The final section examines gender relations among current and former farm workers. Lisa Waldman and Mampe Ntsedi have researched women on farms in the Benoni, Springs, and Delmas districts. Sandra Hill-Lanz and Kathy O'Grady's chapter discusses the status of women on farms in the Western Cape. Bronwyn James and Sibongile Ngcobo offer an examination of Coloured women recently evicted from farms. Together these chapters highlight the race and gender dynamics of power in these communities.

Three themes run through this volume. The first regards the authors' insistence on overcoming the simplistic view that communities are homogeneous. It is a mission of this book to help overcome the reality that women's experiences are too often hidden from policy-makers. Second, although many of the authors are at pains to emphasize that women themselves are a heterogeneous group whose varied interests derive in part from their marital and class status, the studies suggest that common problems do plague many women. Foremost, compared to men, they are disadvantaged with regard to access to land. In addition, women have particular problems obtaining the resources necessary to engage in production. Also, most women have little power in their families to make decisions over issues such as finances. Finally, men are largely resistant to women's demands for greater rights. The book's final theme is that land reform and development must be approached in a manner that (a) removes the traditional patriarchal social relationships in society and (b) facilitates the formation of social movements and non-governmental organizations among women. On this final point, the authors are most united. Various authors suggest that women need to participate fully in local decision-making bodies, such as trust and development committees, civic associations, and political parties. Fiona Archer and Shamim Meer, as part of their research, even facilitated the formation of the Namaqualand Women's Forum.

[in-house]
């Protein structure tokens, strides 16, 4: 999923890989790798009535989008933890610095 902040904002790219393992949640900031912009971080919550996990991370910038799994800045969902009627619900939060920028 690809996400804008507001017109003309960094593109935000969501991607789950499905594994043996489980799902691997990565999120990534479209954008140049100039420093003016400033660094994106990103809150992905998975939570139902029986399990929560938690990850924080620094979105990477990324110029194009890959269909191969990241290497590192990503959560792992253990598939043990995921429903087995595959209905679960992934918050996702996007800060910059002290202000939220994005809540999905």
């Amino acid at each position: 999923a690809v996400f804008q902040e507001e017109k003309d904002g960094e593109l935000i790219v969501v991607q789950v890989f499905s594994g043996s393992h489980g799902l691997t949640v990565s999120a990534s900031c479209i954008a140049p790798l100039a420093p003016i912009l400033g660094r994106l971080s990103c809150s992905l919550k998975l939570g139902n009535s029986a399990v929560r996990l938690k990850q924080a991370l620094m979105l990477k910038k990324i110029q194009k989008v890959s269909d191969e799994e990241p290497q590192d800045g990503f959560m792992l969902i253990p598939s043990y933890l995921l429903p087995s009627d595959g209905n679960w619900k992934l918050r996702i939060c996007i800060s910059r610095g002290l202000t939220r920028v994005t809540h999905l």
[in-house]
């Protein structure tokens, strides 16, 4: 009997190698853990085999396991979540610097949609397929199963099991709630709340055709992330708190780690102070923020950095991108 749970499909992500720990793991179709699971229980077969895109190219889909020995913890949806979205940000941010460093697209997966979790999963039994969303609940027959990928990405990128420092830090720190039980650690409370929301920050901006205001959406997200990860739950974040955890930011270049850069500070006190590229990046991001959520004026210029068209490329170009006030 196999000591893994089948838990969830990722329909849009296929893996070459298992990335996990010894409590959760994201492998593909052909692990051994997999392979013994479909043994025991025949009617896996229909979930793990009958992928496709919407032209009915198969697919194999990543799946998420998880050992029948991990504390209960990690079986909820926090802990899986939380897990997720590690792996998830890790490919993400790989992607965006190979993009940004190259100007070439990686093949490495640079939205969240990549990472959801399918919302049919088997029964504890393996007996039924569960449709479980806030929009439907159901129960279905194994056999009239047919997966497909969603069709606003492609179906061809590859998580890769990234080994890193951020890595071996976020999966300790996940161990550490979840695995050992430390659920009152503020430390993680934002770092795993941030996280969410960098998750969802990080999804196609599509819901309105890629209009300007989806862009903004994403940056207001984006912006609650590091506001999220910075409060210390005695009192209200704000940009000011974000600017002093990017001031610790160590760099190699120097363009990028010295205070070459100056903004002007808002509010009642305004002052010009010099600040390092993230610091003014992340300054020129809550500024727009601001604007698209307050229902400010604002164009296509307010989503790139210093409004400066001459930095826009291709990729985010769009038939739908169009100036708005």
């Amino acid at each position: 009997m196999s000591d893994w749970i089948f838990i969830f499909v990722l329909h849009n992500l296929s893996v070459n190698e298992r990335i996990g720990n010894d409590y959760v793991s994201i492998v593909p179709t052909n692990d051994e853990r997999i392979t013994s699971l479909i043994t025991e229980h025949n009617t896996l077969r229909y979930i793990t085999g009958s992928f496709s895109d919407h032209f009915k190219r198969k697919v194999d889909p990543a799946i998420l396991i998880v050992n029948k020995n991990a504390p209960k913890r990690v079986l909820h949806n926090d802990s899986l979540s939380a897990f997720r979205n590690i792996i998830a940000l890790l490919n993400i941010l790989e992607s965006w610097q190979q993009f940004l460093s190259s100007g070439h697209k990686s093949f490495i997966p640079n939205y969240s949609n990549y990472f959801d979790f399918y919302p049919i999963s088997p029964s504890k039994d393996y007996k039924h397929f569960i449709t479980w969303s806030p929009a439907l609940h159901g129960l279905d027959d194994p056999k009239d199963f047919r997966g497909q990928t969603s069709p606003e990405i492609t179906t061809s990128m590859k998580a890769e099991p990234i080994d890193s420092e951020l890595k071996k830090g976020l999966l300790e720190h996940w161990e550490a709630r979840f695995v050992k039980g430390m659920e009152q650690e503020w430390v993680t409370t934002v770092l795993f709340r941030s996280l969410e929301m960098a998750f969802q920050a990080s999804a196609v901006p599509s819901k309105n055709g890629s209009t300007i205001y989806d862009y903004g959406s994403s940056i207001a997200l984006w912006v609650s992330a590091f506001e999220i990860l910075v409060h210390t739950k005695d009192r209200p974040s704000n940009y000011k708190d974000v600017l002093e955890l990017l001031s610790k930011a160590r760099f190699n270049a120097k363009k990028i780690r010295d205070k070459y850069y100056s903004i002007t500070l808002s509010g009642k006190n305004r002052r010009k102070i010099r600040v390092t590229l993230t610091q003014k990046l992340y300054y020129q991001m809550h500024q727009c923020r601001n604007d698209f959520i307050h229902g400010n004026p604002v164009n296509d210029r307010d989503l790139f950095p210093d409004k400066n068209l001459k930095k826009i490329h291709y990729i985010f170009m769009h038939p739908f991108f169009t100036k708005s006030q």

These essays' conclusions will not be surprising to those who are well-informed about gender dynamics and land policies in South Africa and the developing world. No dominant paradigm is being subverted here. This volume's contribution is in the specific information from the various case studies. This rich detail informs to the general conclusions and assertions made in much of the women in development scholarship. Consequently, this book would be useful primarily to readers with a solid background in women in development literature who are interested in case studies of rural dynamics in South Africa. One critique is that only one of the chapters (James and Ngcobo) offers case studies of individual women, which are illuminating since they demonstrate how individuals experience the broad dynamics and challenges that face the rural women of South Africa. Another shortcoming of this book is that, although it was published in 1997, it contains no discussion of the land reform initiatives taken by the new South African government. It would be best to regard this book as describing the situation facing rural women when the apartheid era ended, since most of the data were collected prior to the 1994 election.

Kimberly Lanegran
Department of History and Political Science
Hood College